The cookbook nabbed a James Beard Foundation Cookbook Award in 2018.
The Essential New York Times Cookbook by Amanda Hesser
New York Times food columnist Amanda Hesser lends her witticism and expertise to this James Beard Award-winning cookbook. Doubling as an anthology of America's culinary history, the cookbook chronicles more than 1,000 of the recipes that have been featured in the Times since the 1850s.
"I love this cookbook for too many reasons to count," says Holly Erickson of The Modern Proper. "Every recipe opens with a thoughtful intro—a wonderful opportunity to learn about the history of the dish as well as how best to cook it. It's even arranged in chronological order and is a fascinating way to see how American home cooking has evolved over so many decades."
One Big Table by Molly O'Neill
"This unique, engrossing cookbook spent many months on my bedside table, but not collecting dust," Erickson shares. "I'd pore over it each night before nodding off to sleep, devouring it like you would a really great novel. Food writer Molly O'Neill collected the recipes in this cookbook from all over the United States—from home cooks living anywhere from the most down-and-out trailer parks to wealthy Park City suburbs. Each recipe tells a story about the family's culinary tradition."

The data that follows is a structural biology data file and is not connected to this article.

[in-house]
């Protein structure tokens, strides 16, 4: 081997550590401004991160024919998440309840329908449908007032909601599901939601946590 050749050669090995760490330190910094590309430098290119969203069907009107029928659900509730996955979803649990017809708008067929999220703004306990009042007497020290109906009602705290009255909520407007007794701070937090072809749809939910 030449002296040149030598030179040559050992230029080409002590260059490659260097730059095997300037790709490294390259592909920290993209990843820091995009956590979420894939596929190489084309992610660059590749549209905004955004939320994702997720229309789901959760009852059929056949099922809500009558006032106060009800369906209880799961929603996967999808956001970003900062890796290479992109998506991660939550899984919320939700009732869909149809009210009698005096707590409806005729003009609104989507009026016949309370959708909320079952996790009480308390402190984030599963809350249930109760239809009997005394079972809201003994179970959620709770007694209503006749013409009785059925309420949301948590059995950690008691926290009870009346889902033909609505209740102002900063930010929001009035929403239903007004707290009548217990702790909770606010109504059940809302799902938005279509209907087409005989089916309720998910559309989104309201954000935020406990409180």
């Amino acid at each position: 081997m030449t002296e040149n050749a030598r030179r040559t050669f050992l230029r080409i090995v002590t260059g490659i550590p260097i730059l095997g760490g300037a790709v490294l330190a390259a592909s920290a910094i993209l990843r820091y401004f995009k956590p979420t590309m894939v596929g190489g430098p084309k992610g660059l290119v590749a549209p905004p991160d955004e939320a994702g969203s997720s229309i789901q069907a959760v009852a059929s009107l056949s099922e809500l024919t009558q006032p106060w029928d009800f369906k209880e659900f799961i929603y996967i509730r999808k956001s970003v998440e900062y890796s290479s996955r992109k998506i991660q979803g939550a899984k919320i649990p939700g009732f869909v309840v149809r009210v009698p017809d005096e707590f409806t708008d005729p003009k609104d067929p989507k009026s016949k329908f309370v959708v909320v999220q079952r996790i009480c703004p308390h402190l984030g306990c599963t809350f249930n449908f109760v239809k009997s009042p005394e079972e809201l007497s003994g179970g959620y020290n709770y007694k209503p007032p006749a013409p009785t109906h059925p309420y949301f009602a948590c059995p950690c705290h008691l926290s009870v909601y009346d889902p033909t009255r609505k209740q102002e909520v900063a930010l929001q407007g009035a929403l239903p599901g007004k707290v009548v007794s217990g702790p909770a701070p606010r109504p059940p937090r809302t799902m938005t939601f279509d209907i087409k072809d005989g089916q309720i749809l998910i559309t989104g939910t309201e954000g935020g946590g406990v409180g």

Gjelina by Travis Lett
Better suited to the ambitious home cook, this cookbook from Travis Lett—the owner and head chef of the acclaimed Venice Beach restaurant Gjelina—shares more than 125 of the chef's rustic New American fare recipes.
"For me, the Gjelina cookbook was one of the first restaurant cookbooks that I had ever encountered where I leafed through it and immediately wanted to make every single recipe, says Erickson. "I reach for it when I have extra time to spend on a dish for a weeknight dinner, and nearly every time I am cooking for company. It's a must-have for the ambitious home cook in search of new and exciting flavor profiles."